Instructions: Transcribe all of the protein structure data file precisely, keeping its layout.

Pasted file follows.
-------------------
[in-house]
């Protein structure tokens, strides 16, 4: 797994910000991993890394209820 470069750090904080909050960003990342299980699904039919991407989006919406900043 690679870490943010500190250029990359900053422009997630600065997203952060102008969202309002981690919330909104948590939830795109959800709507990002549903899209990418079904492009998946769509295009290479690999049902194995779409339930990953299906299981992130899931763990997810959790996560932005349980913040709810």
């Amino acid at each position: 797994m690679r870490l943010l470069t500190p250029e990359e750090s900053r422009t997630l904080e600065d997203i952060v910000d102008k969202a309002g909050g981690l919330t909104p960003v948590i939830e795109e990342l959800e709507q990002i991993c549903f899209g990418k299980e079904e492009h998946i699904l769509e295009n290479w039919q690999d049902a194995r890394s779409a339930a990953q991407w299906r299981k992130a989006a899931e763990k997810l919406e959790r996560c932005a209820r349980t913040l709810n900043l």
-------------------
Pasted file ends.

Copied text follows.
[in-house]
């Protein structure tokens, strides 16, 4: 797994910000991993890394209820 470069750090904080909050960003990342299980699904039919991407989006919406900043 690679870490943010500190250029990359900053422009997630600065997203952060102008969202309002981690919330909104948590939830795109959800709507990002549903899209990418079904492009998946769509295009290479690999049902194995779409339930990953299906299981992130899931763990997810959790996560932005349980913040709810």
């Amino acid at each position: 797994m690679r870490l943010l470069t500190p250029e990359e750090s900053r422009t997630l904080e600065d997203i952060v910000d102008k969202a309002g909050g981690l919330t909104p960003v948590i939830e795109e990342l959800e709507q990002i991993c549903f899209g990418k299980e079904e492009h998946i699904l769509e295009n290479w039919q690999d049902a194995r890394s779409a339930a990953q991407w299906r299981k992130a989006a899931e763990k997810l919406e959790r996560c932005a209820r349980t913040l709810n900043l």